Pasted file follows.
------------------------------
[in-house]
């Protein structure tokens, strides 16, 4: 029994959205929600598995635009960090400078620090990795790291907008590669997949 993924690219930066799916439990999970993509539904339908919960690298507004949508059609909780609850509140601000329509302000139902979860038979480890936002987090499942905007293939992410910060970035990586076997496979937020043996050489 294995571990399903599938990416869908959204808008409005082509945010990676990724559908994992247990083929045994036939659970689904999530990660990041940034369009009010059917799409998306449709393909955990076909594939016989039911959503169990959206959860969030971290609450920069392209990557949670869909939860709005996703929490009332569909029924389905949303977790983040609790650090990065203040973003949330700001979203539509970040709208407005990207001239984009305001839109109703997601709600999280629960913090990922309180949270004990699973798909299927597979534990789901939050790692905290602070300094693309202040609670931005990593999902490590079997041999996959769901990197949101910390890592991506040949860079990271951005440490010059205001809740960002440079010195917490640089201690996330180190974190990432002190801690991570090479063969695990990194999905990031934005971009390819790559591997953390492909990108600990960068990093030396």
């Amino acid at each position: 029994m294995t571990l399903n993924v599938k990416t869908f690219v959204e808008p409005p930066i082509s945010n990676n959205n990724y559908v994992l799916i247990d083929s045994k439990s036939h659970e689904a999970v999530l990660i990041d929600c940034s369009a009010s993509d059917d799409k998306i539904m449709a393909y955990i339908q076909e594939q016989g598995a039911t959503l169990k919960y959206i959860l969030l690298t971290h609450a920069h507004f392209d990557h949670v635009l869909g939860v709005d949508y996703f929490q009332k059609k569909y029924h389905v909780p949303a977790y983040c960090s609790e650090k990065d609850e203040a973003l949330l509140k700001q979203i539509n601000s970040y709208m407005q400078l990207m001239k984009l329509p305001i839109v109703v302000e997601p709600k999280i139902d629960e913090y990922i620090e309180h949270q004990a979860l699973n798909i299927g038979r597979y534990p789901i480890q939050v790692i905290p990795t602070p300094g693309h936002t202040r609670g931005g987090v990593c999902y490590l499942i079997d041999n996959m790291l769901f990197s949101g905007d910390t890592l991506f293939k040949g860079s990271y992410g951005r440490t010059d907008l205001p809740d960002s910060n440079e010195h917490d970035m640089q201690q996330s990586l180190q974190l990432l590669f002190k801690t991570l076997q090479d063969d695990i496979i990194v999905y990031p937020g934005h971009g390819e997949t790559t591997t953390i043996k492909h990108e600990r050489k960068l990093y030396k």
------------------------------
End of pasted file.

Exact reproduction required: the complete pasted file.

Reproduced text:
[in-house]
């Protein structure tokens, strides 16, 4: 029994959205929600598995635009960090400078620090990795790291907008590669997949 993924690219930066799916439990999970993509539904339908919960690298507004949508059609909780609850509140601000329509302000139902979860038979480890936002987090499942905007293939992410910060970035990586076997496979937020043996050489 294995571990399903599938990416869908959204808008409005082509945010990676990724559908994992247990083929045994036939659970689904999530990660990041940034369009009010059917799409998306449709393909955990076909594939016989039911959503169990959206959860969030971290609450920069392209990557949670869909939860709005996703929490009332569909029924389905949303977790983040609790650090990065203040973003949330700001979203539509970040709208407005990207001239984009305001839109109703997601709600999280629960913090990922309180949270004990699973798909299927597979534990789901939050790692905290602070300094693309202040609670931005990593999902490590079997041999996959769901990197949101910390890592991506040949860079990271951005440490010059205001809740960002440079010195917490640089201690996330180190974190990432002190801690991570090479063969695990990194999905990031934005971009390819790559591997953390492909990108600990960068990093030396």
């Amino acid at each position: 029994m294995t571990l399903n993924v599938k990416t869908f690219v959204e808008p409005p930066i082509s945010n990676n959205n990724y559908v994992l799916i247990d083929s045994k439990s036939h659970e689904a999970v999530l990660i990041d929600c940034s369009a009010s993509d059917d799409k998306i539904m449709a393909y955990i339908q076909e594939q016989g598995a039911t959503l169990k919960y959206i959860l969030l690298t971290h609450a920069h507004f392209d990557h949670v635009l869909g939860v709005d949508y996703f929490q009332k059609k569909y029924h389905v909780p949303a977790y983040c960090s609790e650090k990065d609850e203040a973003l949330l509140k700001q979203i539509n601000s970040y709208m407005q400078l990207m001239k984009l329509p305001i839109v109703v302000e997601p709600k999280i139902d629960e913090y990922i620090e309180h949270q004990a979860l699973n798909i299927g038979r597979y534990p789901i480890q939050v790692i905290p990795t602070p300094g693309h936002t202040r609670g931005g987090v990593c999902y490590l499942i079997d041999n996959m790291l769901f990197s949101g905007d910390t890592l991506f293939k040949g860079s990271y992410g951005r440490t010059d907008l205001p809740d960002s910060n440079e010195h917490d970035m640089q201690q996330s990586l180190q974190l990432l590669f002190k801690t991570l076997q090479d063969d695990i496979i990194v999905y990031p937020g934005h971009g390819e997949t790559t591997t953390i043996k492909h990108e600990r050489k960068l990093y030396k």